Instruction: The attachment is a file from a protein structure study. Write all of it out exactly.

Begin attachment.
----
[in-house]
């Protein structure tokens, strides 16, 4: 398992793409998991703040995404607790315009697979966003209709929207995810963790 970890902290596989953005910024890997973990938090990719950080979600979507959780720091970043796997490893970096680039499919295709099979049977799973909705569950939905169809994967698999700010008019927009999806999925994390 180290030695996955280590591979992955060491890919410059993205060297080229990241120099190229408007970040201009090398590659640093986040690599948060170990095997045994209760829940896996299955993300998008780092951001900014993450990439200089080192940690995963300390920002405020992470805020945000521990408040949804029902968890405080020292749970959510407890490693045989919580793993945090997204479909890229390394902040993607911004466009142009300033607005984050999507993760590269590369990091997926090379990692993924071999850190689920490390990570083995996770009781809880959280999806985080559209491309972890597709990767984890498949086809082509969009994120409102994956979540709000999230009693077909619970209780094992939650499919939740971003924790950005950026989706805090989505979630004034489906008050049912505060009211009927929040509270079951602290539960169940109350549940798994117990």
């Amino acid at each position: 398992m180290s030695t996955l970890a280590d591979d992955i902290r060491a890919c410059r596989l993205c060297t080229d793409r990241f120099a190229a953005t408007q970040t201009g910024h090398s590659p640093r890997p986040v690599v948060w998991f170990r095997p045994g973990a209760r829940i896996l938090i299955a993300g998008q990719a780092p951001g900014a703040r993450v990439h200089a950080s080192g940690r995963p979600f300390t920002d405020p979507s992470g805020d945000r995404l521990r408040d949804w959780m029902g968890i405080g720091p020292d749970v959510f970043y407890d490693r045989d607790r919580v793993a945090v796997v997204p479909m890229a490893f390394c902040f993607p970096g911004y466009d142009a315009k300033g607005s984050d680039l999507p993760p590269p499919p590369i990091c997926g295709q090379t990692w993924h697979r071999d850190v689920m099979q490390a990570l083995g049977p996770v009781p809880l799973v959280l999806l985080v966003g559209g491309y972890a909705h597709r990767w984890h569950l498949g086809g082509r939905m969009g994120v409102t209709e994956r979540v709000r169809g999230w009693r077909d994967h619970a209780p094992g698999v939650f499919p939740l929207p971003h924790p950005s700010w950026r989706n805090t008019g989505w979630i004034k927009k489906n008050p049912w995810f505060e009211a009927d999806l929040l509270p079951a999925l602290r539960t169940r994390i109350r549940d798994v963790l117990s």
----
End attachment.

[in-house]
């Protein structure tokens, strides 16, 4: 398992793409998991703040995404607790315009697979966003209709929207995810963790 970890902290596989953005910024890997973990938090990719950080979600979507959780720091970043796997490893970096680039499919295709099979049977799973909705569950939905169809994967698999700010008019927009999806999925994390 180290030695996955280590591979992955060491890919410059993205060297080229990241120099190229408007970040201009090398590659640093986040690599948060170990095997045994209760829940896996299955993300998008780092951001900014993450990439200089080192940690995963300390920002405020992470805020945000521990408040949804029902968890405080020292749970959510407890490693045989919580793993945090997204479909890229390394902040993607911004466009142009300033607005984050999507993760590269590369990091997926090379990692993924071999850190689920490390990570083995996770009781809880959280999806985080559209491309972890597709990767984890498949086809082509969009994120409102994956979540709000999230009693077909619970209780094992939650499919939740971003924790950005950026989706805090989505979630004034489906008050049912505060009211009927929040509270079951602290539960169940109350549940798994117990």
């Amino acid at each position: 398992m180290s030695t996955l970890a280590d591979d992955i902290r060491a890919c410059r596989l993205c060297t080229d793409r990241f120099a190229a953005t408007q970040t201009g910024h090398s590659p640093r890997p986040v690599v948060w998991f170990r095997p045994g973990a209760r829940i896996l938090i299955a993300g998008q990719a780092p951001g900014a703040r993450v990439h200089a950080s080192g940690r995963p979600f300390t920002d405020p979507s992470g805020d945000r995404l521990r408040d949804w959780m029902g968890i405080g720091p020292d749970v959510f970043y407890d490693r045989d607790r919580v793993a945090v796997v997204p479909m890229a490893f390394c902040f993607p970096g911004y466009d142009a315009k300033g607005s984050d680039l999507p993760p590269p499919p590369i990091c997926g295709q090379t990692w993924h697979r071999d850190v689920m099979q490390a990570l083995g049977p996770v009781p809880l799973v959280l999806l985080v966003g559209g491309y972890a909705h597709r990767w984890h569950l498949g086809g082509r939905m969009g994120v409102t209709e994956r979540v709000r169809g999230w009693r077909d994967h619970a209780p094992g698999v939650f499919p939740l929207p971003h924790p950005s700010w950026r989706n805090t008019g989505w979630i004034k927009k489906n008050p049912w995810f505060e009211a009927d999806l929040l509270p079951a999925l602290r539960t169940r994390i109350r549940d798994v963790l117990s």